4. Start a Project. Just start. A book's structure may be reworked endlessly, or the voice shifted midstream. The research may be a beast (mine is) or the apparent path to completion may hit a snag. But the first step is to grab a hunk of clay and start working it. Even if your project is only tangentially related to your goal, it still counts. For example, while working toward her MFA and writing her book, one classmate moved to a new city and set herself the goal of stalking (erm, that's making) friends. Fodder for the book? Yes. Ultimately a much larger framework for living? You betcha. In my case, my new endeavor is #ProjectRoadWork ... details on that soon! 

5. Remember to Laugh. If there is one thing that characterized my MFA experience, it was laughter. It's very easy to take oneself and one's efforts way too seriously. High art. Serious literature. Profound issues of humanity. They're all parts of the conversation. However, the minute you buy into the hype is the minute you become insufferable to yourself and others. Laugh. At the difficulties of research. At the absurdities of academia. Even, as a cathedral full of people did last week, at the questionable Latin of a graduation ceremony. Laugh with joy at the company of compatriots. Laugh with pleasure at the sound of locals and come from aways alike singing sea shanties at a post-graduation kitchen party. Just laugh.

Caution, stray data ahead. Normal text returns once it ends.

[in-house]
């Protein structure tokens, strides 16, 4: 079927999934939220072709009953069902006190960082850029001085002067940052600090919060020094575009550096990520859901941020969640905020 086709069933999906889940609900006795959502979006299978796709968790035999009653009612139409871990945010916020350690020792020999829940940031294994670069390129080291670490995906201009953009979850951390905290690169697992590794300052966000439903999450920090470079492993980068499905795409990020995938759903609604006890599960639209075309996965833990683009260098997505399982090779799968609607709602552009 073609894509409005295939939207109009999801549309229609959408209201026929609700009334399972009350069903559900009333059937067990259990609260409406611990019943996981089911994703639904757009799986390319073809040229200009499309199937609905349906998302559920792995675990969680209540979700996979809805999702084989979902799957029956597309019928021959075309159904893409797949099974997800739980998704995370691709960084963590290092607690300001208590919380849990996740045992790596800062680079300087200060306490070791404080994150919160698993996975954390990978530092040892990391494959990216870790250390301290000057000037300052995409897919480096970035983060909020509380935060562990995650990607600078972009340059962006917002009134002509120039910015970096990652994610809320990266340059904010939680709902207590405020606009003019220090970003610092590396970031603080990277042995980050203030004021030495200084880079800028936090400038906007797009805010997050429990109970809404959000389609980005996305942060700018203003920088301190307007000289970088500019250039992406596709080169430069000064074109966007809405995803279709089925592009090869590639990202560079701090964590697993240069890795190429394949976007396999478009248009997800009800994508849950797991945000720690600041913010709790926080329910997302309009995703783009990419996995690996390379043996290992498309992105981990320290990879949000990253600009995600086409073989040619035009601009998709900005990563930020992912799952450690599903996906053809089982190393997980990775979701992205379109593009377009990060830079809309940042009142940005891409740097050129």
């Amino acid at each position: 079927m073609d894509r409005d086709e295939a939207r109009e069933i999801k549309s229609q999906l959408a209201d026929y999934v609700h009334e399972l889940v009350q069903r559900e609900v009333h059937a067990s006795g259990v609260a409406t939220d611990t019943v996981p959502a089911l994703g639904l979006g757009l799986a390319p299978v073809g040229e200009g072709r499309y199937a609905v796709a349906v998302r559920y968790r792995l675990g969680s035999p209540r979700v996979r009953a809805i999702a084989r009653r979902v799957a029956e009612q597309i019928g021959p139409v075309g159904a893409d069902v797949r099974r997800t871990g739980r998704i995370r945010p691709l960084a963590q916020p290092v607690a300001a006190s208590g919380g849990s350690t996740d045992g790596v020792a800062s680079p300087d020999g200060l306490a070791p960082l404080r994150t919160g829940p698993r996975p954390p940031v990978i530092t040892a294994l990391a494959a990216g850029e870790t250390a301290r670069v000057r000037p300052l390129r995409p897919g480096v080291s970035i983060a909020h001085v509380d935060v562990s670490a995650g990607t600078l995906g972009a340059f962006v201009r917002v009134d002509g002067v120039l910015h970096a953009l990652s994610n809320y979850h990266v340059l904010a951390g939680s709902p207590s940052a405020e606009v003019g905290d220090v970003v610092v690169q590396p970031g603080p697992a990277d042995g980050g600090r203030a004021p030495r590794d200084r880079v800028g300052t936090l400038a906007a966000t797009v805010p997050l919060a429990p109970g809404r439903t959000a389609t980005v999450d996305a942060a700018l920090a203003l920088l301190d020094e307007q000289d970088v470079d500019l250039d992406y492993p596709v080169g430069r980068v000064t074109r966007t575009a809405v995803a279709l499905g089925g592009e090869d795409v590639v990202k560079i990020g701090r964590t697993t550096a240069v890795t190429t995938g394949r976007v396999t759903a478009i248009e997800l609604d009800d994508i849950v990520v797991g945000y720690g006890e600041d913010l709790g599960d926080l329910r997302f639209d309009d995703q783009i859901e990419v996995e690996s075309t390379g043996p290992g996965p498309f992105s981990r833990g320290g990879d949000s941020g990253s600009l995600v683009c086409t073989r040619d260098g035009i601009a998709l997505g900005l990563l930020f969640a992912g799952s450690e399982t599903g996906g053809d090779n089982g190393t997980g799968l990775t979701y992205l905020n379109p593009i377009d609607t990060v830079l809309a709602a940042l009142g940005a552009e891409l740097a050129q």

6. Place Does Matter. On one hand, this applies to my place as a writer and my place geographically. I promised myself when I started my MFA that I would not move until I finished it, so that I could control my living expenses. On the other hand, this also applies to the location of my MFA program. I don't know if all low-residency students have the benefit of such a warm cocoon when they are in session. For me, Halifax has become as much my place as anywhere else I've been. In fact, I trooped my parents up to Nova Scotia so they, too, could get a feel for this port city at the edge of Atlantic Canada. My educational experience is inextricably tied to my experiences at Canada's oldest chartered university and in the city it calls home. I am very proud to say I took my MFA at the University of King's College and Dalhousie University ... in the summers, while consuming copious amounts of seafood and Propeller ginger beer. 

7. Always Keep Learning. It's easy to convince ourselves that we know all we need to know at a certain point. Taking my MFA after establishing myself in my career was a wonderful reminder that learning keeps us sharp and bright and ever so much more interesting, both in our own minds and to others we may meet. It was a grand opportunity to spend time with people who shared a thirst for knowledge. At the moment, one of my classmates is serving with a nongovernmental organization in Myanmar. Another is recovering from heart surgery. One just got engaged. Others are plodding through information dug up from Afghanistan and Japan. And those are just the ones who didn't make it to graduation.